How to Celebrate Santa Claus and Christianity
Yes, You Can Incorporate Santa into a Christian Christmas
Christmas is fast approaching as I write this, and with it comes the annual dilemma of many Christians with young children - should we teach the kids about Santa Claus? This week I've seen posts on Facebook from two parents who are struggling with the idea of whether to let their young kids believe in Santa. Both are afraid that it will take away from their celebration of the birth of Christ. I think you can successfully celebrate Christmas as a religious holiday and still let your kids enjoy the magic of Santa Claus.
A few years ago, I wrote an article about what I was planning to tell my kids about Santa Claus. In it, I said that I wanted them to know that today's Santa Claus is based on the good deeds of Saint Nicholas, a real person who lived in the third century. Nicholas of Myra was a bishop, and he embodied the teachings of Christ. He was kind and generous, especially to the poor, and he left behind a legacy of generosity that continues thousands of years later. Very few people will ever have that type of impact on history, and I think it's something worth celebrating.
Teaching Kids About Santa and Jesus
But how do you incorporate the idea of Santa into a Christian celebration? And how do you explain all the mystery surrounding Santa?
Teach your kids that Santa is also celebrating the birth of Jesus
One good way is to explain to your kids that the gifts Santa brings are a celebration of Christ's birth, just as the presents we give each other during the holiday season. For young kids, a really good book that can help instill this idea is "Santa's Birthday Gift." My daughter loves this short, rhyming story of how Santa Claus followed the star to Bethlehem and promised the Christ Child that each year he would remember Him by delivering toys to good girls and boys on Christ's birthday. It's a simple book that will instill in children the idea that all Christmas gifts, even those delivered by Santa, are a celebration of the birth of Christ.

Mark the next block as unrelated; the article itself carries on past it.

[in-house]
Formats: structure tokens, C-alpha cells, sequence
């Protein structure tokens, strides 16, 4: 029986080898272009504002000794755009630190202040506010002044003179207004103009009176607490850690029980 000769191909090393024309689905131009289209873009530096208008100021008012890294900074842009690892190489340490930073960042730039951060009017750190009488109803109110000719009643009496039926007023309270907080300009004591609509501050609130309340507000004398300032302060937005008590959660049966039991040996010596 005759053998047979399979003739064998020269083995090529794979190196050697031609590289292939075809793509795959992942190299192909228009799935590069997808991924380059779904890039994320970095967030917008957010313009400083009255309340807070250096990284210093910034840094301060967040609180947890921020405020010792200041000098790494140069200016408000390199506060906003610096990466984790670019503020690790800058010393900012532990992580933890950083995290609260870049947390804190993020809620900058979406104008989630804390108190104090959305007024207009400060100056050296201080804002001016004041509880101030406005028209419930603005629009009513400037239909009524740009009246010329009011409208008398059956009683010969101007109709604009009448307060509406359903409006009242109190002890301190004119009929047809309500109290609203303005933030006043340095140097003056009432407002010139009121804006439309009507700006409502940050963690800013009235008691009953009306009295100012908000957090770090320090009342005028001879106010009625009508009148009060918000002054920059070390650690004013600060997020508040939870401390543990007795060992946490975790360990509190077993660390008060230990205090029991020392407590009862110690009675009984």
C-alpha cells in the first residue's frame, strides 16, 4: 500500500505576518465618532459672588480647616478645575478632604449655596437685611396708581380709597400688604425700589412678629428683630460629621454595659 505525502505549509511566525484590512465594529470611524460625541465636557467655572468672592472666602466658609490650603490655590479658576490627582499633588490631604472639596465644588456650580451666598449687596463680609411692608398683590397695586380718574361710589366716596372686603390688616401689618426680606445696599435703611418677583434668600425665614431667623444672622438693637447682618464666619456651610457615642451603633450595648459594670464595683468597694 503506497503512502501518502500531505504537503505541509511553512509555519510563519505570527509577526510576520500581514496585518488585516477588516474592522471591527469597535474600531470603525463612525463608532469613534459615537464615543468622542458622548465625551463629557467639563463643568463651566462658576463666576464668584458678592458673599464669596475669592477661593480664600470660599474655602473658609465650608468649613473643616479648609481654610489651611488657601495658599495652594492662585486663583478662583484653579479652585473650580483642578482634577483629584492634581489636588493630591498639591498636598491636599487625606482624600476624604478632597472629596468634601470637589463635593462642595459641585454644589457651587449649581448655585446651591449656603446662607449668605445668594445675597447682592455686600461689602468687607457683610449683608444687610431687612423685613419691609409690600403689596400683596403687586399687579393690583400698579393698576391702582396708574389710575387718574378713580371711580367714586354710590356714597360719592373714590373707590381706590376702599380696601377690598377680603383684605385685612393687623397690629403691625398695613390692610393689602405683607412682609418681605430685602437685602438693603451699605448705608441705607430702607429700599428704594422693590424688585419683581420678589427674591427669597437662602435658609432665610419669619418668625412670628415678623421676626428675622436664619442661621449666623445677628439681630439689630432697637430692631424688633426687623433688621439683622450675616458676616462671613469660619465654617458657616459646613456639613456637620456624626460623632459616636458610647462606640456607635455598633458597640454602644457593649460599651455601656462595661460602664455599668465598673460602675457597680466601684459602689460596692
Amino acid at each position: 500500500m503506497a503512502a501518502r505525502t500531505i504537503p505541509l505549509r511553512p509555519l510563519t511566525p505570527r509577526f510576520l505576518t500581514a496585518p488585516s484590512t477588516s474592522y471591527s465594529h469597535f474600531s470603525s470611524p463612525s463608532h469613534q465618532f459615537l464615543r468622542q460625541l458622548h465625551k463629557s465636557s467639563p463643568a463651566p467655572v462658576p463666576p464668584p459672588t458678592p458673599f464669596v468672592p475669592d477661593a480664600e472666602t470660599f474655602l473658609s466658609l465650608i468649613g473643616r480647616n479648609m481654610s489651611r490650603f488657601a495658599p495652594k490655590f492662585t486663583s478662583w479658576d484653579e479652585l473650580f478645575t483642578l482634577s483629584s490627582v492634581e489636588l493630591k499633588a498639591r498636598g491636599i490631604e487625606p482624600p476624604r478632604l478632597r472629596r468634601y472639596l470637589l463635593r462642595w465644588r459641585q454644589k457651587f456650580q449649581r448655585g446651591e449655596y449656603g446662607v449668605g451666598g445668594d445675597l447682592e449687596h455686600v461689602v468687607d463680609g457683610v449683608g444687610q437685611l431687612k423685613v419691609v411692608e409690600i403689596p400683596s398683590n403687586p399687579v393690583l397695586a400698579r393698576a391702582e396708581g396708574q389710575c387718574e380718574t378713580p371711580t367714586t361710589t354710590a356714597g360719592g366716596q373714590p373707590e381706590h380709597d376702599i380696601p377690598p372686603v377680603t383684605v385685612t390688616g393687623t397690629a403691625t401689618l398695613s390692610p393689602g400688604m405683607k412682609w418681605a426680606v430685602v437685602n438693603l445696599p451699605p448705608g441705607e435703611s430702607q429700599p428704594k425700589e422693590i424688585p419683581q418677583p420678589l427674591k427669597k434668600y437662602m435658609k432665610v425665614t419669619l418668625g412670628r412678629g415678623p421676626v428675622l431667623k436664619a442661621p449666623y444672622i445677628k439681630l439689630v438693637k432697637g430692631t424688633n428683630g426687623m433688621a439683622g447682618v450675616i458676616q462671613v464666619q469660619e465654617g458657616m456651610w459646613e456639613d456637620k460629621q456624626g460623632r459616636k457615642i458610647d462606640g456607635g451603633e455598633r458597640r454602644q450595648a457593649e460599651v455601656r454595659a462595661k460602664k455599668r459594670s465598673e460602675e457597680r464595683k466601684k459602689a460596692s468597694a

Explain Santa's mystery with Bible scripture
You can also incorporate Bible teachings in your family's discussions about Santa. For instance, why does jolly old St. Nick always come at night when everyone's sleeping? The Bible says we should do good deeds in secret. In the Book of Matthew, we are instructed,"So when you give to the poor, do not sound a trumpet before you...But when you give to the poor, do not let your left hand know what your right hand is doing, so that your giving will be in secret." (Bible Hub)
Put limits on Santa's generosity
You may also want to limit the number of presents brought by Santa. I know one family in which the kids only receive three gifts at Christmas because Jesus received gold, frankincense and myrrh. Others may choose to have Santa "deliver" only one gift. This will prevent kids from focusing on the material aspects of the holiday.
Let Santa remind your kids that he's not the focus of the season
You might also want to have St. Nick send the kids a Christian Santa letter so Santa himself can explain that gifts are not the point of the holiday. This will let your children enjoy Santa letters like other kids, but will keep the emphasis on the celebration of Christ's birthday.
There are plenty of fun ways to celebrate the birth of Christ and still enjoy Santa, too!
For another perspective, this article from Christianity Today gives more thoughts on how Santa Claus can be part of your celebrations.
Does Santa Take Away from the True Meaning of Christmas?
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